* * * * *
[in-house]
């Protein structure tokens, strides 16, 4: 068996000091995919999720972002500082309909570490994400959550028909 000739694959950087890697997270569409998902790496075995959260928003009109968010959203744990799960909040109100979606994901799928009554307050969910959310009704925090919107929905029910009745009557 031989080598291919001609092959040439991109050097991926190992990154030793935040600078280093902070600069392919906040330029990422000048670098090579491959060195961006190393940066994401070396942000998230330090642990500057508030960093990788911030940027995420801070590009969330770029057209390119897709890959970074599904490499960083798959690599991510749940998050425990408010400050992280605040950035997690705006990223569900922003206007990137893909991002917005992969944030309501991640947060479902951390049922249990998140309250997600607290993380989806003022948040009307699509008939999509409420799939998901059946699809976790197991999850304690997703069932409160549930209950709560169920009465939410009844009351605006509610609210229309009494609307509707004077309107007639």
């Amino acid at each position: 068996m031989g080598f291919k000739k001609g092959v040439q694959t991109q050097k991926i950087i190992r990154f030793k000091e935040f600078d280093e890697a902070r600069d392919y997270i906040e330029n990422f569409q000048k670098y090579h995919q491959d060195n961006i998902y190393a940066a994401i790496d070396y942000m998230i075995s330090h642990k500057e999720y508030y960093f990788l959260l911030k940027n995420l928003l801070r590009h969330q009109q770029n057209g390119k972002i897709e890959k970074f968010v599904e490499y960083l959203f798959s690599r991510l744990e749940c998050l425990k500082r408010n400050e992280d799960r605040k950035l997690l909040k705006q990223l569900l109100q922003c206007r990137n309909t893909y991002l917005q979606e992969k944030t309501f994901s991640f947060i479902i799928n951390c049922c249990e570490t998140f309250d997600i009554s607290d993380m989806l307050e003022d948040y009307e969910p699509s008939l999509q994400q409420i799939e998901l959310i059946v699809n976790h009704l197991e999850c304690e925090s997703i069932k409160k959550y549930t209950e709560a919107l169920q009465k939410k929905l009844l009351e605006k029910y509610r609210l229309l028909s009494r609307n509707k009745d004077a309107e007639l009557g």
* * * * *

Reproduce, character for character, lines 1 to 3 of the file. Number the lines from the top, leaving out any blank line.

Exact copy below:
[in-house]
């Protein structure tokens, strides 16, 4: 068996000091995919999720972002500082309909570490994400959550028909 000739694959950087890697997270569409998902790496075995959260928003009109968010959203744990799960909040109100979606994901799928009554307050969910959310009704925090919107929905029910009745009557 031989080598291919001609092959040439991109050097991926190992990154030793935040600078280093902070600069392919906040330029990422000048670098090579491959060195961006190393940066994401070396942000998230330090642990500057508030960093990788911030940027995420801070590009969330770029057209390119897709890959970074599904490499960083798959690599991510749940998050425990408010400050992280605040950035997690705006990223569900922003206007990137893909991002917005992969944030309501991640947060479902951390049922249990998140309250997600607290993380989806003022948040009307699509008939999509409420799939998901059946699809976790197991999850304690997703069932409160549930209950709560169920009465939410009844009351605006509610609210229309009494609307509707004077309107007639």
């Amino acid at each position: 068996m031989g080598f291919k000739k001609g092959v040439q694959t991109q050097k991926i950087i190992r990154f030793k000091e935040f600078d280093e890697a902070r600069d392919y997270i906040e330029n990422f569409q000048k670098y090579h995919q491959d060195n961006i998902y190393a940066a994401i790496d070396y942000m998230i075995s330090h642990k500057e999720y508030y960093f990788l959260l911030k940027n995420l928003l801070r590009h969330q009109q770029n057209g390119k972002i897709e890959k970074f968010v599904e490499y960083l959203f798959s690599r991510l744990e749940c998050l425990k500082r408010n400050e992280d799960r605040k950035l997690l909040k705006q990223l569900l109100q922003c206007r990137n309909t893909y991002l917005q979606e992969k944030t309501f994901s991640f947060i479902i799928n951390c049922c249990e570490t998140f309250d997600i009554s607290d993380m989806l307050e003022d948040y009307e969910p699509s008939l999509q994400q409420i799939e998901l959310i059946v699809n976790h009704l197991e999850c304690e925090s997703i069932k409160k959550y549930t209950e709560a919107l169920q009465k939410k929905l009844l009351e605006k029910y509610r609210l229309l028909s009494r609307n509707k009745d004077a309107e007639l009557g």